Family holidays ‘could become preserve of middle class’

England, UK . 23.2.2011. London . NUT portraits. Christine Blower, General Secretary. Licensed for editorial use by the National Union of Teachers.'Copyright � 2011 Andrew Wiard - Phone: + 44 (0) 7973-219 201. Email - andrew@reportphotos.com.
England, UK . 23.2.2011. London . NUT portraits. Christine Blower, General Secretary. Licensed for editorial use by the National Union of Teachers.'Copyright � 2011 Andrew Wiard - Phone: + 44 (0) 7973-219 201. Email - andrew@reportphotos.com.
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TEACHERS HAVE called for a relaxation of strict rules on taking pupils out of school during term time amid fears poorer families are losing out on breaks.

The family holiday could soon become an exclusive preserve of the middle class, the National Union of Teachers (NUT) has warned, because less affluent parents cannot afford the cost of travelling during school breaks.

Mothers and fathers on lower incomes are reported to have been worst-hit by regulations introduced by former education secretary Michael Gove, which means headteachers are only allowed to grant youngsters leave in ‘exceptional circumstances’. Those who break the rules face a £60 penalty.

In a resolution to be debated at its annual conference in April, the NUT said mothers and fathers should be able to take their youngsters out of the classroom without running the risk of being fined.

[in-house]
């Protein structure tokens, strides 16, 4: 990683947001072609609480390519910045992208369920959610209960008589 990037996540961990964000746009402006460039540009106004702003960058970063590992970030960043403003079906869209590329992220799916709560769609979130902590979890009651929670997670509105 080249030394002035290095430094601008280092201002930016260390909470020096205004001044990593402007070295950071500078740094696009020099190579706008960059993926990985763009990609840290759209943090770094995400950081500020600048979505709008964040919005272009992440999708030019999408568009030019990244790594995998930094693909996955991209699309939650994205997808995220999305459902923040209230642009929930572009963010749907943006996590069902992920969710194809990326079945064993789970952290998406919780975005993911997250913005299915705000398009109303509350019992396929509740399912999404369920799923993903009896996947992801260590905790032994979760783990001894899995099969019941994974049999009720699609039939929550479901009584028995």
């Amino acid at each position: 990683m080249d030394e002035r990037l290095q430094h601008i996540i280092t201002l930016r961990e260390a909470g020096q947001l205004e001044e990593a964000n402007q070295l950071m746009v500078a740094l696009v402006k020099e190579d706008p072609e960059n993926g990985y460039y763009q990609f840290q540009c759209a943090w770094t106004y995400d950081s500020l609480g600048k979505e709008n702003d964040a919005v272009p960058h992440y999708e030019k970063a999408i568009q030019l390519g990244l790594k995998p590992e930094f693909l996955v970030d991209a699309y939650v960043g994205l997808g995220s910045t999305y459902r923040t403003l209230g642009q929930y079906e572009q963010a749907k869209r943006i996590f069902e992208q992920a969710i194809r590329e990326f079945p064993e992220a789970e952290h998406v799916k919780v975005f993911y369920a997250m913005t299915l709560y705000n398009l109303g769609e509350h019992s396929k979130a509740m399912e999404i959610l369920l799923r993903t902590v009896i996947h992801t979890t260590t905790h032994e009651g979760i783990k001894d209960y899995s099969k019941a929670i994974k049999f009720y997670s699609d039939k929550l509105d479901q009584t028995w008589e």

General secretary Christine Blower said: “If you have a reasonable amount of disposable income it might not be what you want to do but it’s something you can afford to do.

“But if you are a family who doesn’t really have much disposable income - and we know that the poor are getting poorer - then they are going to miss out on this.

“It shouldn’t be that the opportunity for a family holiday is the preserve of the middle classes.”

Up until September 2013, schools were allowed to grant pupils up to 10 days holiday a year during term-time.

The Government has faced repeated calls to reverse the rule change since its introduction.

Last October, the Local Government Association said it ought to be down to individuals to decide whether to grant leave, and that headteachers should be allowed to take a ‘common sense’ approach to the issue.

The NUT’s resolution, which will be put forward to delegates at the gathering in Liverpool, argues that despite recent advice from heads clarifying their interpretation of the rules, the regulations still unfairly impact on working parents, especially the low paid.

It says: “Taking children on holiday is not the same as persistent truancy. Holidays can provide valuable experiences and outdoor learning opportunities.

The resolution also says that much more pressure needs to be put on travel companies to change pricing structures that see fares soar during school holidays.

Ms Blower added: “We’re not saying that it’s fine for children to be out of school at the drop of a hat.

“But a week’s holiday can be a very positive thing in a child’s life, particularly if they won’t otherwise get one and will see their friends going on one.”